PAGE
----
As she sought clarification of the union’s latest proposal, Cordova remarked that it added an additional $1.5 million to the gap that separated them. On Friday, she said the two sides had been $8.5 million apart. The union strongly disagreed with that interpretation, with neither side finding common ground on numbers and facts.

Cordova said the district’s goal is to have every school open on Monday, but parents should know by Sunday evening or at the latest, during the 5:00 a.m. “robo-call” if their child’s school will not open. Preschools that serve nearly 5,000 3- and 4-year-olds will be closed because of more stringent licensing requirements for substitute teachers.

The district said it will know by Monday how many teachers plan to strike, how many substitutes are available. It’s carrying out an “extensive” process to get central office employees who are licensed and unlicensed alike ready to teach, as well as recruiting substitute teachers.

Sunday 'Cooling Off'

On Sunday, Cordova told CPR News the whole process has been about more than money.

"I think we're hearing that's not about the negotiations is how teachers are feeling. You know, I think teachers are feeling disrespected. I think they're feeling that people don't care about them. I think there's a lot that has happened over the last decade, not just in Denver but around the country that's created a landscape where it's hard to feel good about being a teacher. I think that's terrible. I love our teachers. My best friend is a DPS teacher. I know how hard she works. I know how much she cares about her students."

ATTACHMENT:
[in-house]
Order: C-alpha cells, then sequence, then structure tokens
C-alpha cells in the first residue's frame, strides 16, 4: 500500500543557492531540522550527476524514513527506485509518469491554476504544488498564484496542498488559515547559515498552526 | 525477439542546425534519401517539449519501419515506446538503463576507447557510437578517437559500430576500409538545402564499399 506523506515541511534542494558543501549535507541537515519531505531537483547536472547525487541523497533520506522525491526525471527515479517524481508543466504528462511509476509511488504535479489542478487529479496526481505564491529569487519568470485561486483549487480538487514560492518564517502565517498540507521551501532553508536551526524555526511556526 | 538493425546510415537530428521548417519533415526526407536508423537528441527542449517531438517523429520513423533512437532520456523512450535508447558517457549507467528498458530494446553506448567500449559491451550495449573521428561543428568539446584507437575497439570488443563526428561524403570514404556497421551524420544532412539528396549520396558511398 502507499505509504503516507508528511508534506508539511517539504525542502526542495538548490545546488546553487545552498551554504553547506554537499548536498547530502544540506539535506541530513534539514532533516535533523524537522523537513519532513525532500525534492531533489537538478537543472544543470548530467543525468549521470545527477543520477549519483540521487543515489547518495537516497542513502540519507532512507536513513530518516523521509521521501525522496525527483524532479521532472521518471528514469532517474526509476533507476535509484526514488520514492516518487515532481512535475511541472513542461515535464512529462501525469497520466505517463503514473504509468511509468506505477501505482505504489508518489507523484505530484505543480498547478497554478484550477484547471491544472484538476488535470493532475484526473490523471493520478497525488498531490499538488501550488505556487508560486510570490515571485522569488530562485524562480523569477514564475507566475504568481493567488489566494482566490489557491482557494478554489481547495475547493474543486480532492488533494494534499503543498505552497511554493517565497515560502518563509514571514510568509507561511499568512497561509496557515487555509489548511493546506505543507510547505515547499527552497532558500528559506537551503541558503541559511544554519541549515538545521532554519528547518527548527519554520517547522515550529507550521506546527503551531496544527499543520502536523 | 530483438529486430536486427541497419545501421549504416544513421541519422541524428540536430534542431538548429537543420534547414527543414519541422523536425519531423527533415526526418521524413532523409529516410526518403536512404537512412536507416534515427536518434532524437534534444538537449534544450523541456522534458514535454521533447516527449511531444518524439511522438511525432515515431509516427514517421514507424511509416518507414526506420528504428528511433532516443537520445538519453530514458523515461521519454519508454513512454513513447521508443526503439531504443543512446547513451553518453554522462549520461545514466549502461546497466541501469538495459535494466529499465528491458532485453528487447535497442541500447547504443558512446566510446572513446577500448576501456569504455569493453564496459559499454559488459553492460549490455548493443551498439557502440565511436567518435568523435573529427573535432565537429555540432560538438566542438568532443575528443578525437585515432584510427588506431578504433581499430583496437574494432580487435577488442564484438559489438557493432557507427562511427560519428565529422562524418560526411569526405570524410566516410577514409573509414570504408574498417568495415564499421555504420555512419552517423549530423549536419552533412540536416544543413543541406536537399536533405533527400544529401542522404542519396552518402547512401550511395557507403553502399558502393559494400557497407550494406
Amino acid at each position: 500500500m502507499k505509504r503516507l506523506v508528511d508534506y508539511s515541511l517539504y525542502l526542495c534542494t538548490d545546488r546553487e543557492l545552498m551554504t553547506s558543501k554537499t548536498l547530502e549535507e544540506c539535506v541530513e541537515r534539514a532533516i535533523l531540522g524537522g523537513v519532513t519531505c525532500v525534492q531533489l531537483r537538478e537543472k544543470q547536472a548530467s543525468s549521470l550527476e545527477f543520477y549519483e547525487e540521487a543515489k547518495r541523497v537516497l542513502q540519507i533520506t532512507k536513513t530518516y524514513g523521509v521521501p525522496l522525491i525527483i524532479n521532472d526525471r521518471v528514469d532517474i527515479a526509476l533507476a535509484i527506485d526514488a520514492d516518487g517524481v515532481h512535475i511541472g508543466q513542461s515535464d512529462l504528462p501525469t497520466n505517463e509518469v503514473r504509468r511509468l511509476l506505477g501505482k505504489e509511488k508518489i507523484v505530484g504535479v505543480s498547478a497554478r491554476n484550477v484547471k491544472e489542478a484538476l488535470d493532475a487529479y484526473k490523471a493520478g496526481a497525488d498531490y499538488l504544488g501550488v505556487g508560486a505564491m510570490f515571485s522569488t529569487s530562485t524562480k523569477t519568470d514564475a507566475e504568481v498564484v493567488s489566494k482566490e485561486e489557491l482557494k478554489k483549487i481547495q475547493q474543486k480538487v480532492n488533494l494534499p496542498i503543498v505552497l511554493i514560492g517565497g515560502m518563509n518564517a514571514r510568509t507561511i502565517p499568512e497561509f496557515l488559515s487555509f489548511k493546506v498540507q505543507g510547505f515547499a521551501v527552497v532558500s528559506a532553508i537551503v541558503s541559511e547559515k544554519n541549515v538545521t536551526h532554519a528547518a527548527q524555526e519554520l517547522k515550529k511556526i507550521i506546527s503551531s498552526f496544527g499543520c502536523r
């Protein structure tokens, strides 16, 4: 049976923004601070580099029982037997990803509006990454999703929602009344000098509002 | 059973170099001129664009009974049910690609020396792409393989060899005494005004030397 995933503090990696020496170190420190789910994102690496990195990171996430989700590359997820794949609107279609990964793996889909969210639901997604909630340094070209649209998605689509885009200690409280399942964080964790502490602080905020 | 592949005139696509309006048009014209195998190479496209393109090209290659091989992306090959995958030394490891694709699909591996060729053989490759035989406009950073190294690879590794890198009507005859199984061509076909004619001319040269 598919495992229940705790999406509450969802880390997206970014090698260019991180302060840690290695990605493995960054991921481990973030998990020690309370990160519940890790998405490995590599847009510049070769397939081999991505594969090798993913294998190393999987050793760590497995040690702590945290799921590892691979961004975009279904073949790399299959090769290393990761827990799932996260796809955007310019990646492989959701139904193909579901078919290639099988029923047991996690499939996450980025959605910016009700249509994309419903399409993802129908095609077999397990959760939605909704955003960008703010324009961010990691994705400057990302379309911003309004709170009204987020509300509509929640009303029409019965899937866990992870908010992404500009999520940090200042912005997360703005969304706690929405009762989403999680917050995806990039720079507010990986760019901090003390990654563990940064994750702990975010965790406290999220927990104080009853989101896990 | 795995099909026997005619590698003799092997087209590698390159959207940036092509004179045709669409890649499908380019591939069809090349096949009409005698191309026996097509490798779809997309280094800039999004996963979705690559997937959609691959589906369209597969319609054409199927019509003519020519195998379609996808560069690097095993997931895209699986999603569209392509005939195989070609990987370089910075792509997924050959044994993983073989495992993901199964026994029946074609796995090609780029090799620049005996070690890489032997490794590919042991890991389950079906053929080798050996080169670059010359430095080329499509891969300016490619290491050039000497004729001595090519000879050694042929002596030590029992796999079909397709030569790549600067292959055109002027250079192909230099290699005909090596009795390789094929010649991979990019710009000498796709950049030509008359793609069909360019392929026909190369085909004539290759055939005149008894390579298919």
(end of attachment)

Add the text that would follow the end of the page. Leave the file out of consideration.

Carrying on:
DCTA Treasurer Rachel Sandoval, a 5th grade teacher at Godsman Elementary in Southwest Denver, was among a group outside the DPS building on Acoma Street Sunday demonstrating against the district. She said teachers were not inside negotiating because, "Our bargaining team has asked for a cooling off period. It's been a very long time of negotiating and right now they just feel like there's no give, actually regressing, and so they've just asked for some time to cool off."

"If you've been to our bargaining, you'll notice that a lot of our bargaining team, they're incredibly sick. One of our bargainers, her child cried for her most of the day so dad brought him and she held her son at the bargaining table yesterday," Sandoval said. "Our teachers, you know, we want to say students first, but what about us as well? Our bargainers are exhausted, they're sick, they need time with their family. And so I think it's a good one day out of 15 months, I think they've earned that."

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CPR's Ryan Warner contributed reporting.